American football is the most popular sport in the United States. The most popular forms of the game are professional and college football, with the other major levels being high school and youth football. , nearly 1.1 million high school athletes and 70,000 college athletes play the sport in the United States annually. The National Football League, the most popular American football league, has the highest average attendance of any professional sports league in the world. Its championship game, the Super Bowl, ranks among the most-watched club sporting events in the world. The league has an annual revenue of around US$13 billion. Other professional leagues exist worldwide, but the sport does not have the international popularity of other American sports like baseball or basketball.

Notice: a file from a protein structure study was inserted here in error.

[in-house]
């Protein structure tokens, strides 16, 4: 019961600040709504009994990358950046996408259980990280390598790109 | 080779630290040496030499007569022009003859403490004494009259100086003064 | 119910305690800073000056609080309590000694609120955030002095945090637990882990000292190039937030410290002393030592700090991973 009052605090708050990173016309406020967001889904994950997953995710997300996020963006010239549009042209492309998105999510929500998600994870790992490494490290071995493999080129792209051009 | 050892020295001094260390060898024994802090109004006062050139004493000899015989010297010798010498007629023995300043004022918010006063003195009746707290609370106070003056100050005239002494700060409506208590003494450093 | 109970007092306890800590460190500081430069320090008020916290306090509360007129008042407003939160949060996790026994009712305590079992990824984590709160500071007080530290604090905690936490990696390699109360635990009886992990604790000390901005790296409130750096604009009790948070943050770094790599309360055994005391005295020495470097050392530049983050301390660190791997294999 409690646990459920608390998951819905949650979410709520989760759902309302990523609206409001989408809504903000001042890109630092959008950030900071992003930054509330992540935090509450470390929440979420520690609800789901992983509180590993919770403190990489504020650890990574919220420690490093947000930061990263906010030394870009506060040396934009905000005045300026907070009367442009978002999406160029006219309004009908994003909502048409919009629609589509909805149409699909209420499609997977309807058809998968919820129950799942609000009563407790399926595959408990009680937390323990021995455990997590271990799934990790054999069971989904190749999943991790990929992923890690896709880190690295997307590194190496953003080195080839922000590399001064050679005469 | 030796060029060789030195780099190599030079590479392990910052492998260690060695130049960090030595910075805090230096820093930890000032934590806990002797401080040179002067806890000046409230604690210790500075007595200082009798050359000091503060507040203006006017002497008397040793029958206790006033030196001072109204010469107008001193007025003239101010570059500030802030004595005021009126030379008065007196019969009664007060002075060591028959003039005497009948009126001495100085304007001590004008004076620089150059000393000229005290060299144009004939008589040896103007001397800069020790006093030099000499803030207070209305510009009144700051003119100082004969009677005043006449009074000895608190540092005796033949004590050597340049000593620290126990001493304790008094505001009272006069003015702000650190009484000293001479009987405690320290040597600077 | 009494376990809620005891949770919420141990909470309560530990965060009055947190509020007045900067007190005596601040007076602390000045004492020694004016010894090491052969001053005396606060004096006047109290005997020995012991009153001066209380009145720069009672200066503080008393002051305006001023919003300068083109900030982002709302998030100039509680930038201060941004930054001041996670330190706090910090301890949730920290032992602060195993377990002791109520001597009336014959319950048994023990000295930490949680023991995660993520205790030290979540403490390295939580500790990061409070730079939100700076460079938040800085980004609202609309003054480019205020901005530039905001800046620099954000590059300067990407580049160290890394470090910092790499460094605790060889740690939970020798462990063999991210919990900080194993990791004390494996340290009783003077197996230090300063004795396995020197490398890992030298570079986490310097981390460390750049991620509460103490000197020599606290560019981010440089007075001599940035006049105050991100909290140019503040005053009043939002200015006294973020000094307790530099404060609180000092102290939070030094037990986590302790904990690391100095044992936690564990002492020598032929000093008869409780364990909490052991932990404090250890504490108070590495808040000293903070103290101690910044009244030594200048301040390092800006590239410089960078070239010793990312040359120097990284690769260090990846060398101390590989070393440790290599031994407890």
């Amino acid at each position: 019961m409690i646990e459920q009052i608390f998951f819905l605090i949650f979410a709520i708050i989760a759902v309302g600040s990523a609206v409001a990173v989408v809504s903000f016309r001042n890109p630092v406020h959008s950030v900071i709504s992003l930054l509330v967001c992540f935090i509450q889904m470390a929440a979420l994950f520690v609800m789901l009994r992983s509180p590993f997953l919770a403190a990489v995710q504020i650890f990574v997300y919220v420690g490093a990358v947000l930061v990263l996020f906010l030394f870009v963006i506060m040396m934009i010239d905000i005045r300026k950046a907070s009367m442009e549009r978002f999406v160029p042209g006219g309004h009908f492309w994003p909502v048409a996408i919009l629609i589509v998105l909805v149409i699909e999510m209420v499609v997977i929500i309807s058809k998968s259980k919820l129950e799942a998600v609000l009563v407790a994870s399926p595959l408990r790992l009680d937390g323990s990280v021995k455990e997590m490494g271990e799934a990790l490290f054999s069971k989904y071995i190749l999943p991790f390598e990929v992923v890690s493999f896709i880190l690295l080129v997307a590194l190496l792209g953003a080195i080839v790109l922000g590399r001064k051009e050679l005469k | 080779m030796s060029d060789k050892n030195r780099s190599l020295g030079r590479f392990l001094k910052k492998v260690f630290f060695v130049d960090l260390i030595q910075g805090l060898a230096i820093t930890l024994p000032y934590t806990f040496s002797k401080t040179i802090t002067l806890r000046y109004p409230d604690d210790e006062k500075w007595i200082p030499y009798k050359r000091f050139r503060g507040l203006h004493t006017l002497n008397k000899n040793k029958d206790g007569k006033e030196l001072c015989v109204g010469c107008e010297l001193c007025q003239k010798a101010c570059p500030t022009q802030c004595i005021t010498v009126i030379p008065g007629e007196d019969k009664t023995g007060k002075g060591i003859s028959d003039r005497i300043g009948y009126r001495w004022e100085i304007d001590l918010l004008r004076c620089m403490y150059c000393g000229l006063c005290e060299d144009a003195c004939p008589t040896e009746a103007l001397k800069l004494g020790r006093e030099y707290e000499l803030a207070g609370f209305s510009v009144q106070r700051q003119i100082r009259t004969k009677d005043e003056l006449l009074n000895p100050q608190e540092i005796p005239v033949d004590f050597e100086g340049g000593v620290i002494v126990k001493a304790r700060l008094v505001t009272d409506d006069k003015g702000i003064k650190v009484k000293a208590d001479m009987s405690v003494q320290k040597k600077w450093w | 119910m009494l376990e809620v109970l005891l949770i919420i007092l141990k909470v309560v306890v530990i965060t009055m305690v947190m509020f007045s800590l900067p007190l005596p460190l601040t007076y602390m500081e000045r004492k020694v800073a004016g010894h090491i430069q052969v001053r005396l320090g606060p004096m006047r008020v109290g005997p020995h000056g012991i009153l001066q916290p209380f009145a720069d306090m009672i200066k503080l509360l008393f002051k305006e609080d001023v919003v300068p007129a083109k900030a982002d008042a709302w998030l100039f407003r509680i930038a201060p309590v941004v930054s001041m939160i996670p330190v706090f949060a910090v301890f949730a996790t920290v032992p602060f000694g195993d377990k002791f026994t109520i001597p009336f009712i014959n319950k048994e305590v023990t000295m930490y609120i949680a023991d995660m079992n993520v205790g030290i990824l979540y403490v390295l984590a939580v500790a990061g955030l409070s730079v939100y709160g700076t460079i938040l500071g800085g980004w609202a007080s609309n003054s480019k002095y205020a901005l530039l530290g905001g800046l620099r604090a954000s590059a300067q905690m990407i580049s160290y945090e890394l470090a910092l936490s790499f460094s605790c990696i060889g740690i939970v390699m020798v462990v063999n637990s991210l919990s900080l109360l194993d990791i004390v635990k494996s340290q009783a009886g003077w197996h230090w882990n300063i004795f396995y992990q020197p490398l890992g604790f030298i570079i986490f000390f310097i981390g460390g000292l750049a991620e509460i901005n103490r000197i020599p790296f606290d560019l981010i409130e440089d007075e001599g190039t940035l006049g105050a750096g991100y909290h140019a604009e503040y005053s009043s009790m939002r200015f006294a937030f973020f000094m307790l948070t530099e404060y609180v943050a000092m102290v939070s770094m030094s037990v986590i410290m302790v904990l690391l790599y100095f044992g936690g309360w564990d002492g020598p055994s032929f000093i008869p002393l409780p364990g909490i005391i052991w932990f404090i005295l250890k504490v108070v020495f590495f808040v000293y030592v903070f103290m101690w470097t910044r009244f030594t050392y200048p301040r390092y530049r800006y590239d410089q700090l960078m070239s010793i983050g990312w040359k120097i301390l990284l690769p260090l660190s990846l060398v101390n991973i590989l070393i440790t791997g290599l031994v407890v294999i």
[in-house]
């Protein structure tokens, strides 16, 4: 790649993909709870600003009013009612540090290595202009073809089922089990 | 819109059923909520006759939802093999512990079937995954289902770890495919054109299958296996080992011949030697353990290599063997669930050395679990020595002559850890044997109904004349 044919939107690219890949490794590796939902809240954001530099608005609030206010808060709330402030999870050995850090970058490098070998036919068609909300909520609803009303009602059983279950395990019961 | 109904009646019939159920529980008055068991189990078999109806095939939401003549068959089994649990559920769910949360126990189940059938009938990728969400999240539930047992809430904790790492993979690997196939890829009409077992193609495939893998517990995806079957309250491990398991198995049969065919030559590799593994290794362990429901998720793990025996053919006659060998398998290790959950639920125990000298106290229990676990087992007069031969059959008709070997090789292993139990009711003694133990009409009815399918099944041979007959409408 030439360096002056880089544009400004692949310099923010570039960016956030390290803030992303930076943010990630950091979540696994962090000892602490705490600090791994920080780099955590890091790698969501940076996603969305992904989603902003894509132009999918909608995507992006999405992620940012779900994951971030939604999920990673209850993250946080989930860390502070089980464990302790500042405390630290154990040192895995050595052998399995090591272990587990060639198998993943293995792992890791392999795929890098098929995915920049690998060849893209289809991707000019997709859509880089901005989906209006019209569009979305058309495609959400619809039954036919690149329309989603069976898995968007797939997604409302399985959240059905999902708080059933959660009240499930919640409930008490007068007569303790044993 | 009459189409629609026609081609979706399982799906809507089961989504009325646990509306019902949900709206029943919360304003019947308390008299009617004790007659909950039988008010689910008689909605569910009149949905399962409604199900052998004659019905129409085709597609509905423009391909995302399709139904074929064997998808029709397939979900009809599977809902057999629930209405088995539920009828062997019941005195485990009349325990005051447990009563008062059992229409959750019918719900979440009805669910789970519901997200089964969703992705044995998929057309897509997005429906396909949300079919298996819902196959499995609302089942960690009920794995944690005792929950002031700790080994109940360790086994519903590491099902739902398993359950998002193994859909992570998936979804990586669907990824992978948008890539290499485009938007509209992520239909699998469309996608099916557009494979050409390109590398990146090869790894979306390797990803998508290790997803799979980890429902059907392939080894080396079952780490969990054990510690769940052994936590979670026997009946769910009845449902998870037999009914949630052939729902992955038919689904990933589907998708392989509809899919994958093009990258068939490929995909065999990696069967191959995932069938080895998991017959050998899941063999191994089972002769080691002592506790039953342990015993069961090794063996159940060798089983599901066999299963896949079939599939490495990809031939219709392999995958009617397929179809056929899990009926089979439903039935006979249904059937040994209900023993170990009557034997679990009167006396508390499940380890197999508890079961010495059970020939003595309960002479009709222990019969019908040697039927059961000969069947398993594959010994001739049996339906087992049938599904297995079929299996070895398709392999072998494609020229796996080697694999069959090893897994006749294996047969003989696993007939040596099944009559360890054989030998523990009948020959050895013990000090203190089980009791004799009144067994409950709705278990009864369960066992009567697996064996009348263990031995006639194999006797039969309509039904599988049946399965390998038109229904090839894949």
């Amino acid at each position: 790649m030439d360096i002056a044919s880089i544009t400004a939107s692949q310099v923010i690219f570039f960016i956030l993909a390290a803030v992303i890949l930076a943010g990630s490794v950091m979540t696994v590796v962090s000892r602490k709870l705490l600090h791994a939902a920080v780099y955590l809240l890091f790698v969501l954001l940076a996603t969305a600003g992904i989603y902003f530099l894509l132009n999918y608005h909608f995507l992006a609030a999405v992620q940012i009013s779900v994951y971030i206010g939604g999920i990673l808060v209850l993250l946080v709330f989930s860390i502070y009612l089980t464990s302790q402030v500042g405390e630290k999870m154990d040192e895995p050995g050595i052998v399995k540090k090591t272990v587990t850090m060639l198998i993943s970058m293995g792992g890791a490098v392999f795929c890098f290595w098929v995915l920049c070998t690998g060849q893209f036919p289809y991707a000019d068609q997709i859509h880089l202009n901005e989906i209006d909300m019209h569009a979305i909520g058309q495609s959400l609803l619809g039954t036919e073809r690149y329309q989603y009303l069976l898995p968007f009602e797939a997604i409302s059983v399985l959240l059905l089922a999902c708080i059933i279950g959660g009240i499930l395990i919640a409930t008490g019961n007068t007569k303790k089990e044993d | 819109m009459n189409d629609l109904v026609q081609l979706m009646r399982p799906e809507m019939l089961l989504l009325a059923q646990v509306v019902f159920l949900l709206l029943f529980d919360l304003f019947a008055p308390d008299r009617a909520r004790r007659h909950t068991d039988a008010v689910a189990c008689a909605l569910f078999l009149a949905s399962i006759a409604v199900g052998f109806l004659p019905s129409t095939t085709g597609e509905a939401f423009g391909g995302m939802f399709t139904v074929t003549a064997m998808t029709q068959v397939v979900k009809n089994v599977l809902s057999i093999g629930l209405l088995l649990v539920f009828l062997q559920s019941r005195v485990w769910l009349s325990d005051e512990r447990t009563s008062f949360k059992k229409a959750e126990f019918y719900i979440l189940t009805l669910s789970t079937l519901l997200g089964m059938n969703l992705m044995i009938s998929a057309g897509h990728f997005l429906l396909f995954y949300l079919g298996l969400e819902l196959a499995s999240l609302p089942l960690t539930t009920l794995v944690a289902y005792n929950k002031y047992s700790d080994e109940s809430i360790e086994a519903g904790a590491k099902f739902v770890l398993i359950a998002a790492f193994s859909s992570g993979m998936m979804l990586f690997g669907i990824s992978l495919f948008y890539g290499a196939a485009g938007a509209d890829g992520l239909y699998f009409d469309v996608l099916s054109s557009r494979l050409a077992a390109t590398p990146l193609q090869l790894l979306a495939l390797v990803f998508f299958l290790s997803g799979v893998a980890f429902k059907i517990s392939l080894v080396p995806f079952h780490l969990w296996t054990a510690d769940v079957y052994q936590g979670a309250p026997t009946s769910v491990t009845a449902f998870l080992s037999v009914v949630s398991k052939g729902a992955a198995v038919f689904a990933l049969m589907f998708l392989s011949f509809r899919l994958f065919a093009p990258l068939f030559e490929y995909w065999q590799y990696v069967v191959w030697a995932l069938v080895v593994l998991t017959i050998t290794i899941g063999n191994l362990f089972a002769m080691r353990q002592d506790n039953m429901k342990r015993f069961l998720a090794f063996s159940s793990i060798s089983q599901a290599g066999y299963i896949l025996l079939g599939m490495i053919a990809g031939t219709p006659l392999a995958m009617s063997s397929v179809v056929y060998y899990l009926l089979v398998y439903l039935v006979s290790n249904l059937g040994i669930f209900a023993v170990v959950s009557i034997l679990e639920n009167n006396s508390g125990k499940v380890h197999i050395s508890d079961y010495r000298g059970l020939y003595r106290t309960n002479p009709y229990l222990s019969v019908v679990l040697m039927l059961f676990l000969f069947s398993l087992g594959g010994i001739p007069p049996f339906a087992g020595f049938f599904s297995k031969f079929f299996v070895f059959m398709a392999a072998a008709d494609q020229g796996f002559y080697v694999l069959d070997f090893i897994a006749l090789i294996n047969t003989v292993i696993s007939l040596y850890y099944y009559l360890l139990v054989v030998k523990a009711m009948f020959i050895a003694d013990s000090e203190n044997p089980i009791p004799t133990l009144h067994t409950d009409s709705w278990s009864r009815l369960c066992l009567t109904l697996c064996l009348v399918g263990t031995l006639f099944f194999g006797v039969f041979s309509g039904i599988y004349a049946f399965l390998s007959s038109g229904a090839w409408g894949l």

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George Abramson made the first successful fair catch kick in NFL history, for the Green Bay Packers in 1925.

The fair catch kick is a rule at the professional and high school levels of American football that allows a team that has just made a fair catch to attempt a free kick from the spot of the catch. The kick must be either a place kick or a drop kick, and if it passes over the crossbar and between the goalposts of the opposing team's goal, a field goal, worth three points, is awarded to the kicking team.

The fair catch kick has its origins in rugby football's goal from mark, which has since been abolished in both major rugby codes; a similar rule, the mark, is a major part of Australian rules football. The fair catch kick is considered to be obscure and unusual, and it is only rarely used. Because most fair catches are made well out of field goal range, and in most cases a team that has a fair catch within theoretical range will attempt a normal drive to score a touchdown, the fair catch kick is most viable to use when a team has fair caught within field goal range and there is insufficient time to score a touchdown. At the professional level, the last successful fair catch kick was made by the San Diego Chargers in 1976. Read more...